Now, an important caveat: THESE RADIOCARBON DATES PROVIDE ONLY A VERY PROVISIONAL PICTURE OF THE DATING OF THE SITE! We have a few deposits dated by 2 or more dates, but most of the dates are from a single carbon sample from an individual context. An old saying in the carbon dating world is that “One date is no date” (Aitken 1990:95). The reason for this derives from the fact that C14 dates are really probability distributions (the blobs), not single points in time. When one gets multiple dates from a single context and most of them agree, then the context is dated much more securely (and much more precisely). So until we get more dates, this is an initial look at the chronology of our deposits.

References Cited:

· Aitken, M. J. (1990) Science-Based Dating in Archaeology. Longman, New York.

· Hare, Timothy S. and Michael E. Smith (1996) A New Postclassic Chronology for Yautepec, Morelos. Ancient Mesoamerica 7:281-297.

· Smith, Michael E. (1992) Braudel's Temporal Rhythms and Chronology Theory in Archaeology. In Annales, Archaeology, and Ethnohistory, edited by A. Bernard Knapp, pp. 23-34. Cambridge University Press, New York.

· Smith, Michael E. (2008) Aztec City-State Capitals. University Press of Florida, Gainesville.

· Smith, Michael E. and John F. Doershuk (1991) Late Postclassic Chronology in Western Morelos, Mexico. Latin American Antiquity 2:291-310.

My articles are posted here.

Tuesday, June 10, 2008

Can we call Calixtlahuaca an “Aztec” city?

Well, look what site is featured on the cover of the newly released book, Aztec City-State Capitals! This book cover proves that Calixtlahuaca was indeed an Aztec city.

To get serious now, the answer to the above question depends, of course, on one’s definition of the term Aztec. Although there are a few limited uses of “Azteca” in native sources, the term is basically a modern label, so scholars have been free to use it as they please. Some writers use “Aztec” to refer to just the Mexica peoples who inhabited the imperial capital, Tenochtitlan. This does not make sense to me, because the terms “Mexica” or “Tenochca” are indigenous terms that work just fine for that category of people. Others use Aztec for all of the Nahuatl-speaking peoples of the Valley of Mexico, but I tend to use the term Aztec to refer to all of the people living in highland central Mexico on the eve of the Spanish conquest (see The Aztecs, 2nd edition, 2003, Blackwell, chapter 1). There is no clear indigenous word for this category of people, but it is an important grouping in terms of social, economic, political, and religious dynamics.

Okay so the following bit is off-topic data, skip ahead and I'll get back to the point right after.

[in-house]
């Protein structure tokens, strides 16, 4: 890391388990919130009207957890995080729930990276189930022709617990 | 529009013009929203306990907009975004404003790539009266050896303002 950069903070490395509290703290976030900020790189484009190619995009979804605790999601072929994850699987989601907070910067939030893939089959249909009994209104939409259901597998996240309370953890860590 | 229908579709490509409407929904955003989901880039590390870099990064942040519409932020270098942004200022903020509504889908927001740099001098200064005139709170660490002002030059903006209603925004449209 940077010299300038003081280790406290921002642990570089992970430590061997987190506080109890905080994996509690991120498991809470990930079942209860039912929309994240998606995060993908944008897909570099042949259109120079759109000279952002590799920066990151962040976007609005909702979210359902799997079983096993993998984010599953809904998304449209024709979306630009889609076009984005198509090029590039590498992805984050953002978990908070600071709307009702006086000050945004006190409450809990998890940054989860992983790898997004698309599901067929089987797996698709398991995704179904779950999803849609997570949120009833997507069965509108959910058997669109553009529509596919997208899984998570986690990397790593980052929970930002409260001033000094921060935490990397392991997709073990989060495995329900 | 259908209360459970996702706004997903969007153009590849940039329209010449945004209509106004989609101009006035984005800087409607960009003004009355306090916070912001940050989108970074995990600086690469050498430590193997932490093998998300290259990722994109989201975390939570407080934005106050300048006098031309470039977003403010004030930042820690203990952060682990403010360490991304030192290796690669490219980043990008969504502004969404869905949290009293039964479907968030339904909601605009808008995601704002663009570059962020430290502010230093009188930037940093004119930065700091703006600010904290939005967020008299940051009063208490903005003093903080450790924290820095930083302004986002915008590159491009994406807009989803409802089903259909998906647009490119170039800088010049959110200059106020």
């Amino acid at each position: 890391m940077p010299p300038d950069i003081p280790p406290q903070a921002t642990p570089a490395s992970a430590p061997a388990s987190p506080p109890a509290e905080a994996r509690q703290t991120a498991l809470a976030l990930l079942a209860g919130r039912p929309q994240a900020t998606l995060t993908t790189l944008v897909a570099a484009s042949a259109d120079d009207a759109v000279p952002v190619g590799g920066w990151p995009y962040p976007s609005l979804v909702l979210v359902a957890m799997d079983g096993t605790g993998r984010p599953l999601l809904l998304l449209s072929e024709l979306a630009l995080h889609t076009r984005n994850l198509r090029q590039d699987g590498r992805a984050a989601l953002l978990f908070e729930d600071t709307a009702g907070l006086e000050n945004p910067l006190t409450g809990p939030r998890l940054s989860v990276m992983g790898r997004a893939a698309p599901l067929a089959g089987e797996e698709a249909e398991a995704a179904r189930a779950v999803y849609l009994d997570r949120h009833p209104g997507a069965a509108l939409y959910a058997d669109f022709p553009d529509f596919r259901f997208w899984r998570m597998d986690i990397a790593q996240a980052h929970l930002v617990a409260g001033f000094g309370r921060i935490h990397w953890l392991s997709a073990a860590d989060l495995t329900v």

Furthermore, this category of people—including mostly Nahuatl speakers but also significant numbers of speakers of Otomi and other Oto-Pamean languages—has a certain unity in terms of material culture. Each region (such as the area around Calixtlahuaca) had its own ceramic types and styles, but the Aztecs as defined above shared a number of ceramic traits. Also, a basic Aztec style of architecture was found throughout this area. And that is the subject of my new book (which, by the way, I have yet to see, even though my wife informs me that ten copies from the publisher showed up in Arizona last week).

Calixtlahuaca was a provincial city, hardly given a second thought by most of the Aztecs who lived in the Valley of Mexico (and hardly given a second thought today by people who associate "Aztec" with the Valley of Mexico). Yet some of the finest and best preserved Aztec public buildings (Aztec in style and form) are found at Calixtlahuaca. The publisher, University Press of Florida, initially wanted to put an image of Tenochtitlan on the book cover, but this goes against my informal alternative title for the book: “All the Aztec Cities Except for Tenochtitlan.” Besides, José Luis de Rojas is writing a book on Tenochtitlan for the same book series, Ancient Cities of the New World. So I sent them the photo of structure 3 at Calixtlahuaca, and voilá.

So my answer to the above question is yes, Calixtlahuaca was an Aztec city. But if someone wants to claim that it was a Matlatzinca city, that is also correct. The city was called Matlatzinco and it was the capital of a large territorial state also known as Matlatzinco, and some of its inhabitants probably spoke the language known today as Matlatzinca.

You can buy the book at the University Press of Florida.